Greg Pregill, PhD
Greg Pregill, PhD, joined the faculty in 1993 after a nearly life-long passion for natural history led him on research expeditions to tropical and subtropical islands around the world. Following graduate school, he received a two-year appointment as a Fellow in residence at the United States National Museum, Smithsonian Institution. He next served as curator and chair of the Department of Herpetology at the San Diego Natural History, and for a time was deputy director for Science. Pregill continues his research on insular ecosystems and teaches related courses on biodiversity and vertebrate evolution.
PhD, University of Kansas, Systematics and Ecology
MS, San Diego State University, Zoology
BA, Baylor University, Biology
Scholarly and Creative Work
Pregill studies island vertebrates, notably amphibians and reptiles. Fieldwork has taken him to almost all of the islands in the Caribbean, and to many others in the south and western Pacific. By merging paleontology with biogeography, he assesses the long-term changes in vertebrate species and populations, especially those changes that occurred during the transition from precultural to cultural environments. This has led to a large body of published work including articles and monographs, as well as invited participation in numerous international conferences and symposia. He is co-editor of the widely cited book Phylogenetic Relationships of the Lizard Families (1989, Stanford University Press), and served in several editorial capacities for journals and scientific societies.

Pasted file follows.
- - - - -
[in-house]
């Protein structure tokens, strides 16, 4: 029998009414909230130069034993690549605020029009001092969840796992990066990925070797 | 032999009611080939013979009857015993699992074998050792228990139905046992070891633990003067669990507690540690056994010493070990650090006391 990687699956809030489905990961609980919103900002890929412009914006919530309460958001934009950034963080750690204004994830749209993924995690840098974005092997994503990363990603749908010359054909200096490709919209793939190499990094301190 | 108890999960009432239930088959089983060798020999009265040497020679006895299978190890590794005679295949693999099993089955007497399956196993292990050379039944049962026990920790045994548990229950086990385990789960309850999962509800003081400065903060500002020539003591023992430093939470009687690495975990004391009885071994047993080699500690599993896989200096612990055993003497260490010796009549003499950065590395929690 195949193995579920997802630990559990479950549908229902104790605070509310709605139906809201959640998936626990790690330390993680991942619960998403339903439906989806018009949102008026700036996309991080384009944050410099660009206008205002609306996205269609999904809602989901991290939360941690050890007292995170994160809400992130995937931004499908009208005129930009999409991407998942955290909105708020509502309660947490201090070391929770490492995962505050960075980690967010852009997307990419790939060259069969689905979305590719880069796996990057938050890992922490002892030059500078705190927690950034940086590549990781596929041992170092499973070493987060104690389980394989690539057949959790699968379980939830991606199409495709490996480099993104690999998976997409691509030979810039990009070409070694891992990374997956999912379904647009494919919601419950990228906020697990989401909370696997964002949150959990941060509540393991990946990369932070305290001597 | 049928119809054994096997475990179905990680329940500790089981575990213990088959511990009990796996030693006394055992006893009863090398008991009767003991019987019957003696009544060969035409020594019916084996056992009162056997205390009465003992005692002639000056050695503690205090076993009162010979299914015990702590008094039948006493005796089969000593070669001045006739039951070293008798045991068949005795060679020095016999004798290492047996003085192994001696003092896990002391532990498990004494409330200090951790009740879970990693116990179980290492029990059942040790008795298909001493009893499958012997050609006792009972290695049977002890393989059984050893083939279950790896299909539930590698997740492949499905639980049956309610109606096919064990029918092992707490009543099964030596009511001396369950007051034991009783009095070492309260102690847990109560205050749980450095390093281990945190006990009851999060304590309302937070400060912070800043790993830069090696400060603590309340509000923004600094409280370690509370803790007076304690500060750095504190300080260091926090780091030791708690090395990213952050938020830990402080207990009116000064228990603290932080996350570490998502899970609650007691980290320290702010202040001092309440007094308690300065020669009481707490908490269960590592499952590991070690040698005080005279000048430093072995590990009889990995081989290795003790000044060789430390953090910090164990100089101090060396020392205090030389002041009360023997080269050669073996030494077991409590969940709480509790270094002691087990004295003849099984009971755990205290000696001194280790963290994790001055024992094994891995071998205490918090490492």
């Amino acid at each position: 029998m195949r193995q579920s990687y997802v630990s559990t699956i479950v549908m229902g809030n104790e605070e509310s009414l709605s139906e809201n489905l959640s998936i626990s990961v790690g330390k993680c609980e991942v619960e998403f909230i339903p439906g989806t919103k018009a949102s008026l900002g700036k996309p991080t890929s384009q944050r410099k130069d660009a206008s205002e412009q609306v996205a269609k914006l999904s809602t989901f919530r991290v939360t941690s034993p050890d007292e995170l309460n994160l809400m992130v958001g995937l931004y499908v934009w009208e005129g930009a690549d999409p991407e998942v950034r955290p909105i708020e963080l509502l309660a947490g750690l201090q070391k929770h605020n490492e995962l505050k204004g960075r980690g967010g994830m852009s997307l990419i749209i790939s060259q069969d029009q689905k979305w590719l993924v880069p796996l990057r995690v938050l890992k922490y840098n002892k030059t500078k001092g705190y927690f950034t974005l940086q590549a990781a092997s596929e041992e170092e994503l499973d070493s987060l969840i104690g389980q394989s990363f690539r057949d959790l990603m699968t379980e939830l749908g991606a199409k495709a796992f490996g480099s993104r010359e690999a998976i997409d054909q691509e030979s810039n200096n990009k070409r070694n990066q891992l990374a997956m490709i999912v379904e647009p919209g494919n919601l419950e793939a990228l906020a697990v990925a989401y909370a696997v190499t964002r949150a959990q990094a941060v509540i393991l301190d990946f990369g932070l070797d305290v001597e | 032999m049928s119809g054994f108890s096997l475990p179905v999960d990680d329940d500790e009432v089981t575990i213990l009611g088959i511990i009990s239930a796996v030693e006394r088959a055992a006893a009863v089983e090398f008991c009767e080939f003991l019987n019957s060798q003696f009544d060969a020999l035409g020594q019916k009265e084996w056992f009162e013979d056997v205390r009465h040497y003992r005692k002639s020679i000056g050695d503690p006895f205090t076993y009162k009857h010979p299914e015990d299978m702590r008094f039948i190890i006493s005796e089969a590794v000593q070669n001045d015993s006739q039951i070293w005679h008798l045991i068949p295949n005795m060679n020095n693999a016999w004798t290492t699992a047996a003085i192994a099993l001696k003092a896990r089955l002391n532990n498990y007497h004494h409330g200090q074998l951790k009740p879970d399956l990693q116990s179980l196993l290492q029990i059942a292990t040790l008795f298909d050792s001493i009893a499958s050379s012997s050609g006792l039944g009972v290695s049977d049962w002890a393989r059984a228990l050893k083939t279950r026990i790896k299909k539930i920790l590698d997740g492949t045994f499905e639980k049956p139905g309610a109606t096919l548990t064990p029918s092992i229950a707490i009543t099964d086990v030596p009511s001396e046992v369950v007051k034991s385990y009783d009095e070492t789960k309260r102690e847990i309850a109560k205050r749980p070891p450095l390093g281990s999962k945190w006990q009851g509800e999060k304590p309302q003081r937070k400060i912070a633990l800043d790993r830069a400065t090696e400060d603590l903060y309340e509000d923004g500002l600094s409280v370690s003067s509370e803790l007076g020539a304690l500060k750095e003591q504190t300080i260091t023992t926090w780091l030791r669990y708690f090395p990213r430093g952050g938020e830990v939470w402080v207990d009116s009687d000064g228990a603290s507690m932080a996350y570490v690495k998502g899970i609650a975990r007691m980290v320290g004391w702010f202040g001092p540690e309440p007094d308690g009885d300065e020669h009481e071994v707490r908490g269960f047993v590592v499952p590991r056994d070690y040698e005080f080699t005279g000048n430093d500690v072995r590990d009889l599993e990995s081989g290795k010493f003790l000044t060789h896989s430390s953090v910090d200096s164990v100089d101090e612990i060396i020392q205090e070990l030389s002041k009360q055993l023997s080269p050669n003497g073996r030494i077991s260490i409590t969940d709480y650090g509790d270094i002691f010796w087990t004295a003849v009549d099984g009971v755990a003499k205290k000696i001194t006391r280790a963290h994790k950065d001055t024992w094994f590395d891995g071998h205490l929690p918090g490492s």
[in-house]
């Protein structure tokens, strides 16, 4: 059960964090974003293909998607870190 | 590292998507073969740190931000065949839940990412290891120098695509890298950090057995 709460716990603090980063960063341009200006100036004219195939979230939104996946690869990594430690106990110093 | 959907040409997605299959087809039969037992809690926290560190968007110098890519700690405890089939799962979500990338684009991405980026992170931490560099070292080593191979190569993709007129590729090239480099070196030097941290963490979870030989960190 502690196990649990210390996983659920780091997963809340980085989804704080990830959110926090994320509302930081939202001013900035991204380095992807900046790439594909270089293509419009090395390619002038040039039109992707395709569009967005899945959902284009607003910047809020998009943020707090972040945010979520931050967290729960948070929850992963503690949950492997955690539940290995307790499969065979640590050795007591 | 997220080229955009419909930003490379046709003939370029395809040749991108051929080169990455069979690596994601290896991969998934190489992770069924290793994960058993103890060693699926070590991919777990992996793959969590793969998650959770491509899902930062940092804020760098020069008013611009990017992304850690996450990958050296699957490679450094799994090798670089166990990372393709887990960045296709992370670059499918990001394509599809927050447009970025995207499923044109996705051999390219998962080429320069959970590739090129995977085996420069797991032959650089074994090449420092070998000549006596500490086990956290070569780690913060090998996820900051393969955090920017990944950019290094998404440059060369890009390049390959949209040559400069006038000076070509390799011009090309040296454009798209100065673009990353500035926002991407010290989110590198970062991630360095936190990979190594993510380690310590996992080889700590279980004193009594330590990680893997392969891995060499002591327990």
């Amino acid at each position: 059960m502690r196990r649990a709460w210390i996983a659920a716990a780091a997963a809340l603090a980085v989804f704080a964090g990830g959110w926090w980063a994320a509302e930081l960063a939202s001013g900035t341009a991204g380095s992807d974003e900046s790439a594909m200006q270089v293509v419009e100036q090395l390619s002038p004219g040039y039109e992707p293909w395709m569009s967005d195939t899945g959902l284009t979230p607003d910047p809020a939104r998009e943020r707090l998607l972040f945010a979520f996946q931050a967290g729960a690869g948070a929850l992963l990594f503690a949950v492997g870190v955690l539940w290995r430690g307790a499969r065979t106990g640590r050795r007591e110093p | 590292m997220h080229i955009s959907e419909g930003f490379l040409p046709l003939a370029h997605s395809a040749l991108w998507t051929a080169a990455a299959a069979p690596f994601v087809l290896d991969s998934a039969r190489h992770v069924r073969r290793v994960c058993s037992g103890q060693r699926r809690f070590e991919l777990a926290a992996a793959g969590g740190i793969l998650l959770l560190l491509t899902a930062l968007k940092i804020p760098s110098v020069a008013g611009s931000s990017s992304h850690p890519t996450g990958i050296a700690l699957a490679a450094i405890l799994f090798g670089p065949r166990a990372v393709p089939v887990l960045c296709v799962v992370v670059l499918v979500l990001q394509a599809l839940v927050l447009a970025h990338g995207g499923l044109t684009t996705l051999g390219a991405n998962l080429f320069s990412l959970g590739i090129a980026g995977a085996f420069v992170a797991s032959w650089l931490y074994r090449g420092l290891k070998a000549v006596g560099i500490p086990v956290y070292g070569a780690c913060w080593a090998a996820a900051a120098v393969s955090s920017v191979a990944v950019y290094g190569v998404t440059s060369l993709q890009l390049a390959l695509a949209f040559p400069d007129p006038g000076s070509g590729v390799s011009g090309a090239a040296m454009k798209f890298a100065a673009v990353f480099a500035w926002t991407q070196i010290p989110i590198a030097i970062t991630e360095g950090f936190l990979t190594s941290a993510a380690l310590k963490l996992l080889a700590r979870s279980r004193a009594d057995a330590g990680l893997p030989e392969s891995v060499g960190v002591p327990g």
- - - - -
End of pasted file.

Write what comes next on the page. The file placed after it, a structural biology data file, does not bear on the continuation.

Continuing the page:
Pregill teaches courses in biodiversity, evolution, biogeography, vertebrate natural history, and the evolution of vertebrate structure. He has also team-taught cross-disciplinary courses on the biological consequences of the peopling of the New World.